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# Microsoft Excel 2010 : Building More Powerful Worksheets - Looking at Alternatives with Data Tables

7/25/2011 11:46:54 AM

### Looking at Alternatives with Data Tables

Data tables provide a shortcut by calculating all of the values in one operation. A data table is a range of cells that shows the results of substituting different values in one or more formulas. For example, you can compare loan payments for different interest rates. There are two types of data tables: one-input and two-input. With a one-input table, you enter different values for one variable and see the effect on one or more formulas. With a two-input table, you enter values for two variables and see the effect on one formula.

#### Create a One-Input Data Table

Enter the formula you want to use.

If the input values are listed down a column, specify the new formula in a blank cell to the right of an existing formula in the top row of the table. If the input values are listed across a row, enter the new formula in a blank cell below an existing formula in the first column of the table.

Select the data table, including the column or row that contains the new formula.

Click the Data tab.

Click the What-If Analysis button, and then click Data Table.

Enter the input cell.

If the input values are in a column, enter the reference for the input cell in the Column Input Cell box. If the input values are in a row, enter the reference for the input cell in the Row Input Cell box.

Click OK.

### Asking “What If” with Goal Seek

Excel functions make it easy to create powerful formulas, such as calculating payments over time. Sometimes, however, being able to make these calculations is only half the battle. Your formula might tell you that a monthly payment amount is \$2,000, while you might only be able to manage a \$1,750 payment. Goal Seek enables you to work backwards to a desired result, or goal, by adjusting the input values.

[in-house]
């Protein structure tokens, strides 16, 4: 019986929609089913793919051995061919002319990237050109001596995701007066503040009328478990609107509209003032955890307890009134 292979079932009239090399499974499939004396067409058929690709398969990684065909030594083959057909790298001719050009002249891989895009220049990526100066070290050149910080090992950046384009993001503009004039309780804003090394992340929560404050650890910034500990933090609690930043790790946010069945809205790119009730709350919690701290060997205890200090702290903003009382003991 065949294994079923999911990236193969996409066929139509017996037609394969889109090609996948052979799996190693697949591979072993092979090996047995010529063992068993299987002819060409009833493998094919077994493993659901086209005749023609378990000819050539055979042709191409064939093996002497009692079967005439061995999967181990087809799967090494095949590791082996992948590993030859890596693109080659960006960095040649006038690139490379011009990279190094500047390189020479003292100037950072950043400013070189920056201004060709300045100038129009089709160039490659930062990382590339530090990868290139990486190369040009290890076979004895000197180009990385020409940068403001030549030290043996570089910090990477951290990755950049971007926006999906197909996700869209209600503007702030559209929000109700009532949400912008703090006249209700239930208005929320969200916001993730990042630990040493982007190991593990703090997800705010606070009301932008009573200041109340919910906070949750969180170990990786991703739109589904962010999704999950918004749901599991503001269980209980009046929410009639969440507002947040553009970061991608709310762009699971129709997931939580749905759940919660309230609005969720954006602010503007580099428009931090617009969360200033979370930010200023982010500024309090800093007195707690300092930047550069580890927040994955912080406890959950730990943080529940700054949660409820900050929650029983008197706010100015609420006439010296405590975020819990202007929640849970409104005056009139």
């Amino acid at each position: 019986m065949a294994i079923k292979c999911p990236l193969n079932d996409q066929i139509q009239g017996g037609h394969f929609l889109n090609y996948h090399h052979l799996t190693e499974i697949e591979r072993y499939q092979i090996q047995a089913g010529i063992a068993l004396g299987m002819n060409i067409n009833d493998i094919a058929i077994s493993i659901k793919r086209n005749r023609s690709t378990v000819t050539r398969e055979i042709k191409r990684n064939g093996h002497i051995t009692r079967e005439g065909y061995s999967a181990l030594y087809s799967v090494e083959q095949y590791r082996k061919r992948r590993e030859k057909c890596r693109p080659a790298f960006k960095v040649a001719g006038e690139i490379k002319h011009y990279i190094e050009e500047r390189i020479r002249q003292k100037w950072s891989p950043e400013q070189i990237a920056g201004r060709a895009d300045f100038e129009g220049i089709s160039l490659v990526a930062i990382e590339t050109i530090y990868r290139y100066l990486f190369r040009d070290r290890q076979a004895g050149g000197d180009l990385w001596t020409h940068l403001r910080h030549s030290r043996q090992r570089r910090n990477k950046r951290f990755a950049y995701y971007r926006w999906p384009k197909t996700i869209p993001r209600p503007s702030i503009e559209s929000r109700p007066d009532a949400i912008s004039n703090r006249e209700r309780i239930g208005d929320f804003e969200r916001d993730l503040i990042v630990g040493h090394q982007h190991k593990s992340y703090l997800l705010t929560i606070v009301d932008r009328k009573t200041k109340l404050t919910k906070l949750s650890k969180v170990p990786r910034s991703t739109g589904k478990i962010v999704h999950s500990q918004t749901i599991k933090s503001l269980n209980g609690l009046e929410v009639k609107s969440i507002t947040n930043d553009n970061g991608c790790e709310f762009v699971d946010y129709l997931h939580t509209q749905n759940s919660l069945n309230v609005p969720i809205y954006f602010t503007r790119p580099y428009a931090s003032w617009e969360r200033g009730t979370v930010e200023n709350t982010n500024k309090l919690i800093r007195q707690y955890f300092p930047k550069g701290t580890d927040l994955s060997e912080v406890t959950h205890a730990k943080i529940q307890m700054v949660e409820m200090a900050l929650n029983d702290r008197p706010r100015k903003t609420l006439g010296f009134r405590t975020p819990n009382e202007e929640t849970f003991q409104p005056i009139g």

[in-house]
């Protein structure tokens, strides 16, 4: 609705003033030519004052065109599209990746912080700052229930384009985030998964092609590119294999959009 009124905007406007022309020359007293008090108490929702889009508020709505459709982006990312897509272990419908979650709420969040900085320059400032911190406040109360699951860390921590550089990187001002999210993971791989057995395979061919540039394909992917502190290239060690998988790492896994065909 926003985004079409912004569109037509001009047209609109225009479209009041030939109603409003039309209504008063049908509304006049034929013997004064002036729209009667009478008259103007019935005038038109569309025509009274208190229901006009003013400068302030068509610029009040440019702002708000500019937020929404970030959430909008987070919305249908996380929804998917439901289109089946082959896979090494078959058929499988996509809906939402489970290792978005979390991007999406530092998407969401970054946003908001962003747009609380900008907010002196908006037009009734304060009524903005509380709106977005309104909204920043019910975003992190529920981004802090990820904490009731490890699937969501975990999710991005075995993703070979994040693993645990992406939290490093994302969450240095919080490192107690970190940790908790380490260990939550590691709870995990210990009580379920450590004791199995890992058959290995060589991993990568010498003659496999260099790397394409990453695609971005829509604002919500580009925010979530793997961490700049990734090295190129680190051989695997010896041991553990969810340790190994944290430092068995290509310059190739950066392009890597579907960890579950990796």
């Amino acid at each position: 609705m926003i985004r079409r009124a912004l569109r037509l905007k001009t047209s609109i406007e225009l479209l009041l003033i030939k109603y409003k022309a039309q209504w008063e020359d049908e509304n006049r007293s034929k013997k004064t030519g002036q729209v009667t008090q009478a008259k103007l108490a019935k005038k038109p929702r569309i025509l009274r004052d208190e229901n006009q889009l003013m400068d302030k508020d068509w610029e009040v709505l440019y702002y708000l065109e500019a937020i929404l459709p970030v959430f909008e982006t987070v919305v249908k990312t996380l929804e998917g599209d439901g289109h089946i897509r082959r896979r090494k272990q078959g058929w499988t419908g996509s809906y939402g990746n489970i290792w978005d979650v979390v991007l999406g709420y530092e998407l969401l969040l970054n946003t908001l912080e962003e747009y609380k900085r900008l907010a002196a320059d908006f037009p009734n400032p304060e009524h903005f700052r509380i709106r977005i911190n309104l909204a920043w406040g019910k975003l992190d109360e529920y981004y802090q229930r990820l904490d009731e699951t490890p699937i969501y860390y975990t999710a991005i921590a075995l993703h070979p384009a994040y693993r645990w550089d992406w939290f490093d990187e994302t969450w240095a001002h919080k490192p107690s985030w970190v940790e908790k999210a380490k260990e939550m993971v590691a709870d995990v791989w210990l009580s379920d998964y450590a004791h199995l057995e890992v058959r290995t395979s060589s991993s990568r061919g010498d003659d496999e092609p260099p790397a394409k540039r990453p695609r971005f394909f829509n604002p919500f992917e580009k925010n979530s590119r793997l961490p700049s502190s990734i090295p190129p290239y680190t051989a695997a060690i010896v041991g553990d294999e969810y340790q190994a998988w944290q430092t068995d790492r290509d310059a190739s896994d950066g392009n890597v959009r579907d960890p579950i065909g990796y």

#### Create a “What-If” Scenario with Goal Seek

Click any cell within the list range.

Click the Data tab.

Click the What-If Analysis button, and then click Goal Seek.

Click the Set Cell box, and then type the cell address you want to change.

You can also click the Collapse Dialog button, use your mouse to select the cells, and then click the Expand Dialog button.

Click the To Value box, and then type the result value.

Click the By Changing Cell box, and then type the cell address you want Excel to change.

You can also click the Collapse Dialog button, use your mouse to select the cells, and then click the Expand Dialog button.

Click OK.

The Goal Seek Status dialog box, opens displaying the goal seek results.

Click OK.

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